Perhaps the boldest example of the Cape’s distancing from the rest of the country is when the provincial government condemned Russia’s invasion of Ukraine and banned Russian diplomats from its meetings. “The Western Cape cabinet felt strongly that it could not remain silent in the face of an international crisis that threatens the very foundation of our liberal international order,” says Winde. Consequently, the South African national government accused the Cape of running a parallel foreign policy.
‘Not a sensible idea’
Even so, observers say secession from the rest of South Africa is not a sensible idea. Anthony Black, a senior economics professor at the University of Cape Town, says the province is highly integrated into the rest of the SA economy and while there is a small stock exchange and the IT sector is booming, this is not the basis for an independent economy.
“Though [The Cape] has better public administration, [and] feasibly [The Cape] could become independent, this would be a very costly and bad outcome,” he tells The Africa Report.
The Cape Independence Party is behind the idea of Cape-Exit, a break-away of the Western Cape from South Africa to form an independent state. But Al Jama-Ah party leader, Ganief Hendricks is having none of this.
— Newzroom Afrika (@Newzroom405) September 30, 2021
Moreover, local activists say the reality of ‘Cape-Xit’ and a prospering ‘Silicon Cape’ will continue to harm the Cape’s poorer residents of colour because the prosperity benefits White communities and prices out the rest.
“The fault lines of apartheid spatial planning, its glaring class, and race divisions make Cape Town the most divided city in the world,” says Tauriq Jenkins, the high commissioner of Goringhaicona Khoi Khoin First Nation Traditional Council, who led the lawsuit that halted recently Amazon’s headquarters construction in Cape Town.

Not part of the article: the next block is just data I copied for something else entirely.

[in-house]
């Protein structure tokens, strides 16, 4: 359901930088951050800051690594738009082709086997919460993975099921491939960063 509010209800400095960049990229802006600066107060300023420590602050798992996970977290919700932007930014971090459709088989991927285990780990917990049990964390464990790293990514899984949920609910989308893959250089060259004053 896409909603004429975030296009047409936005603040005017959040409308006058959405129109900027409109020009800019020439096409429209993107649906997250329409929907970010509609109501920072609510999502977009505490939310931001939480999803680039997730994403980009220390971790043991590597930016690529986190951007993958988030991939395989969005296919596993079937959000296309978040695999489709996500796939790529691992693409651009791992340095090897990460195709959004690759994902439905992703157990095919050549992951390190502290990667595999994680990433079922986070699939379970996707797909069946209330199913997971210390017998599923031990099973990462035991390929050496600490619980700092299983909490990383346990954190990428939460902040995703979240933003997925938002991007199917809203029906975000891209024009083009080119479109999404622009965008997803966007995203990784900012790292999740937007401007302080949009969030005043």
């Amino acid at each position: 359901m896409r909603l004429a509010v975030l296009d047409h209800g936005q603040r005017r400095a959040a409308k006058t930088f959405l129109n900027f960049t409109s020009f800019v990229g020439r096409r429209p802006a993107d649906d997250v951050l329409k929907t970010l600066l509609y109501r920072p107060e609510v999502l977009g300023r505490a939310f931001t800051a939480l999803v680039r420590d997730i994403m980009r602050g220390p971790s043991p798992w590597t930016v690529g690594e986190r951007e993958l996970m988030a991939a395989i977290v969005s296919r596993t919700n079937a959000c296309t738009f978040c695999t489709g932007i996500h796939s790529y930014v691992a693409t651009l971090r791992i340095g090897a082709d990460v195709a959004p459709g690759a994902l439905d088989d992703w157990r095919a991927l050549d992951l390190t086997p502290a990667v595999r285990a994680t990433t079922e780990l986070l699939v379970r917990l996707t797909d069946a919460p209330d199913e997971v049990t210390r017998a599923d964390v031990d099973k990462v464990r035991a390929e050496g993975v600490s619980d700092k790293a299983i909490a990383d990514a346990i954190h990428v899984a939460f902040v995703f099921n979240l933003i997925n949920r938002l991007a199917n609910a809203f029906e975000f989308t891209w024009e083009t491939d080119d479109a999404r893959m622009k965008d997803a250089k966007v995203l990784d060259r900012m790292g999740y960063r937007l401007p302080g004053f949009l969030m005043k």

Critics like Jenkins further claim Cape Town’s prosperity is leaving poorer residents living far from transport hubs, services, and jobs. Its social housing policy is geared toward evictions, and building of low-income homes on the outskirts of Cape Town where land is cheap, and far from the city’s hubs.
“In any city in the world, economic growth naturally results in changes to property values in some areas,” says Luthando Tyhalibongo, Cape Town mayor’s spokesperson.
In South Africa, technology will likely appropriate state functions to an extent that eventually sees ‘smart communities’ achieve de-facto independence in enclaves robust enough to withstand the erosion of the state in South Africa, says Dr Frans Cronje, the former head of the South Africa Institute of Race Relations.
However, Stephen Chan, a professor of Africa governance at the University of London, says people shouldn’t read too much into the Cape’s growing prosperity, its ability to fend for itself and usurpation of roles of the national government. “This is hardly unusual. This simply shows that, as in the UK, some citizens of the country can have first-world options.”